Two distinct architectural languages accommodate both family gatherings and individual experiences
It is not breaking news that Japanese projects are often rewarded in the AR House Awards. Although they, expectedly, all tend to be on the smaller end in terms of surface area, they differ largely in terms of form and materials.
In Takashi Yonezawa’s Fukuta House, located in the tranquil and mountainous setting of the city of Seki, two very distinct architectural languages come together as one and accommodate the gathering of family members while providing individual niche-like spaces for a more insular experience.
On one hand, a tall roof reminiscent of a traditional hut or Japanese temple – although asphalt tiles have replaced the traditional thatch – is supported by a gridded timber frame that follows the 1820mm (length of a tatami mat) spacing in plan. On the other, a Jenga-like cluster of white boxes constitutes the core of the dwelling. These volumes break the oblique planes of the roof, piercing through and protruding out.
If the amalgamation of such distinct aesthetics, and its resulting complexity, seems contrary to the modest size of the dwelling, the roof appears to be a key element in Takashi Yonezawa’s architecture. His scheme for a Kumon school in Kyoto, highly commended in the 2011 AR Emerging Architecture Awards, essentially consisted of a big and steeply pitched roof wrapped in a dark skin of galvanised steel.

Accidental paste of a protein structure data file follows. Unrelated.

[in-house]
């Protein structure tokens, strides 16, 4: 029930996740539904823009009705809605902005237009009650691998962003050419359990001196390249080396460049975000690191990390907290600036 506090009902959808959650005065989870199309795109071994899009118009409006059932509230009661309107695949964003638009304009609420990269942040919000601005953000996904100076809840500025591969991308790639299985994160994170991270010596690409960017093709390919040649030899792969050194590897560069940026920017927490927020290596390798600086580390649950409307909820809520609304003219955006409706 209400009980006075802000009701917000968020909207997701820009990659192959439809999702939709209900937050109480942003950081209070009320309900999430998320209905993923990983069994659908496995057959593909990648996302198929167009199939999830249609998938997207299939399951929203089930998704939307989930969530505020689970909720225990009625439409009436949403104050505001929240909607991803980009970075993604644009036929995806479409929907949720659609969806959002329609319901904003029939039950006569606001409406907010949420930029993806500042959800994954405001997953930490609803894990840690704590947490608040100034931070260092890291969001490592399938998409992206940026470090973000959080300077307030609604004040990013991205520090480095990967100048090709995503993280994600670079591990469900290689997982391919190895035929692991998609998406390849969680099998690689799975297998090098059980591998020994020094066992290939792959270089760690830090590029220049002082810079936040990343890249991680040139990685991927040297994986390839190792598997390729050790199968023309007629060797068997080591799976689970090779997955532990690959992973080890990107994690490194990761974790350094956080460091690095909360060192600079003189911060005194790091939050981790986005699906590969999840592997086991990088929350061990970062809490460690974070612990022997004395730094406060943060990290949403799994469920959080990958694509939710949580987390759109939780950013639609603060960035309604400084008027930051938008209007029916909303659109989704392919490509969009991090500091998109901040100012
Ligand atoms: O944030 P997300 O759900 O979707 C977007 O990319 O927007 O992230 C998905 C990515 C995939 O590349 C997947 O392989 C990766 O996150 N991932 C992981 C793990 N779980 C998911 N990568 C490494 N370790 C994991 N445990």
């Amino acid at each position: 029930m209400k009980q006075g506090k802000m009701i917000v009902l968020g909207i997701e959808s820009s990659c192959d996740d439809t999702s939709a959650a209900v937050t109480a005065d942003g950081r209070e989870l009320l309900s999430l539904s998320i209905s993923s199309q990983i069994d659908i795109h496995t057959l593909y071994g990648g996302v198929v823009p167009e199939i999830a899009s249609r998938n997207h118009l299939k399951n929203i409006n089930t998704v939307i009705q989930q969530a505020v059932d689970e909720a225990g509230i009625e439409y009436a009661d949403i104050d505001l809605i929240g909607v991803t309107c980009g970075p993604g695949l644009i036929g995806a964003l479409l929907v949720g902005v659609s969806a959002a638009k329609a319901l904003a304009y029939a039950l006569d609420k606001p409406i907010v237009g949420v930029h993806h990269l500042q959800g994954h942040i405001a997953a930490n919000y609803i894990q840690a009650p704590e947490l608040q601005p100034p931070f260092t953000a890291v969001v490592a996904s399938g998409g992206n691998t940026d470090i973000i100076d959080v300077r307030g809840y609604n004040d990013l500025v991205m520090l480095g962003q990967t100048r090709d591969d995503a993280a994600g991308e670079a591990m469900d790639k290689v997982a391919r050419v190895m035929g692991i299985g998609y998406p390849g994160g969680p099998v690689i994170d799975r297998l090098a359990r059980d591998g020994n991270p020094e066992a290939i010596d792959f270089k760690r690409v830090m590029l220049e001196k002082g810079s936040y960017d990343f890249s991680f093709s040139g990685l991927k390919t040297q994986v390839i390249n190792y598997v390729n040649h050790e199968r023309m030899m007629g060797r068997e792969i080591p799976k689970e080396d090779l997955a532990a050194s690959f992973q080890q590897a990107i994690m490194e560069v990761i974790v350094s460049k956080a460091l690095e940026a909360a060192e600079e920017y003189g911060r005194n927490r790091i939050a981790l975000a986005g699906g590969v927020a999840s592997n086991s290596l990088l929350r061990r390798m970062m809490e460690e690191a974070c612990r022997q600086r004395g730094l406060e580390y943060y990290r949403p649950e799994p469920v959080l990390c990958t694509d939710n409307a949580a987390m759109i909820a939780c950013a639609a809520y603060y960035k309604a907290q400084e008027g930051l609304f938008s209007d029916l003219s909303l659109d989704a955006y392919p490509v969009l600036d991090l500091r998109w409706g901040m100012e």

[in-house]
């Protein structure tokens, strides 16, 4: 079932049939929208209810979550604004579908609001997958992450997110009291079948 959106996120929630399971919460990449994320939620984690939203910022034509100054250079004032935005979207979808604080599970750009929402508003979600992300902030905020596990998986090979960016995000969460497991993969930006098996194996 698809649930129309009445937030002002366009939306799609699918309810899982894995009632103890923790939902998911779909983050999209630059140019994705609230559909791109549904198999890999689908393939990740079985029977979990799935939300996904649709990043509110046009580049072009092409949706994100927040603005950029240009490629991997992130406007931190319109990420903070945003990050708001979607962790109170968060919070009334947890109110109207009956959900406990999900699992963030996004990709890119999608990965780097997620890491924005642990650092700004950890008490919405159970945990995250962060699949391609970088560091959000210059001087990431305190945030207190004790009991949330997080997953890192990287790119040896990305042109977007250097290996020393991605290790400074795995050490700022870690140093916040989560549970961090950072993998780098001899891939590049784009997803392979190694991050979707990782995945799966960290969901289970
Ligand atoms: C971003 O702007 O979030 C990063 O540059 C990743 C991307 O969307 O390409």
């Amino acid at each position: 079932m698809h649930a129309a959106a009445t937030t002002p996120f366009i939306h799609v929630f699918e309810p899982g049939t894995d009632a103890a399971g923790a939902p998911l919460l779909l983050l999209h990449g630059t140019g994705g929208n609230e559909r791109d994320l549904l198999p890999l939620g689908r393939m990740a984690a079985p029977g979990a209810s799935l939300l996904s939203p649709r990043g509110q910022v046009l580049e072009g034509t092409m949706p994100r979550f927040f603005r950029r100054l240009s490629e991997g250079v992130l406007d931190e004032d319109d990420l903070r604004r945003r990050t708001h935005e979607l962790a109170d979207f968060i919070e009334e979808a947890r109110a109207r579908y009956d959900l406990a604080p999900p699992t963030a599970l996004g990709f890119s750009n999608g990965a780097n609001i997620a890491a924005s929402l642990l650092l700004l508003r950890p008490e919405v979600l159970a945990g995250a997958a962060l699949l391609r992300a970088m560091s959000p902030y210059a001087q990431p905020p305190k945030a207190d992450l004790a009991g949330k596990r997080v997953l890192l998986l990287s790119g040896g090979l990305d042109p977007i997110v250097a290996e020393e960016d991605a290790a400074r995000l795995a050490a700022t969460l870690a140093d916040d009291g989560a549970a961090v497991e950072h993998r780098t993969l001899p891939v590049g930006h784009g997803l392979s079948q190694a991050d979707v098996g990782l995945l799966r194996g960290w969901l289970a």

The staircase, placed at the heart of the dwelling, acts as the vertebral column of the scheme, with the inhabitable white volumes branching out from it and accommodating the bedrooms, study room and inner balconies. The garrets at the top of the scheme allow the inhabitants to read a book or play the guitar on their own while still connecting, visually, to the communal living spaces of the ground floor.
Through its reinterpretation of the traditional noyane (hidden roof), Fukuta House successfully conveys an overall sense of unity while allowing for simultaneous occurrences in its interior and respecting the everyday rhythms of the distinct family members.
Fukuta House in Seki, Japan
Architects: Takashi Yonezawa Architects
Photographer: Satoshi Shigeta
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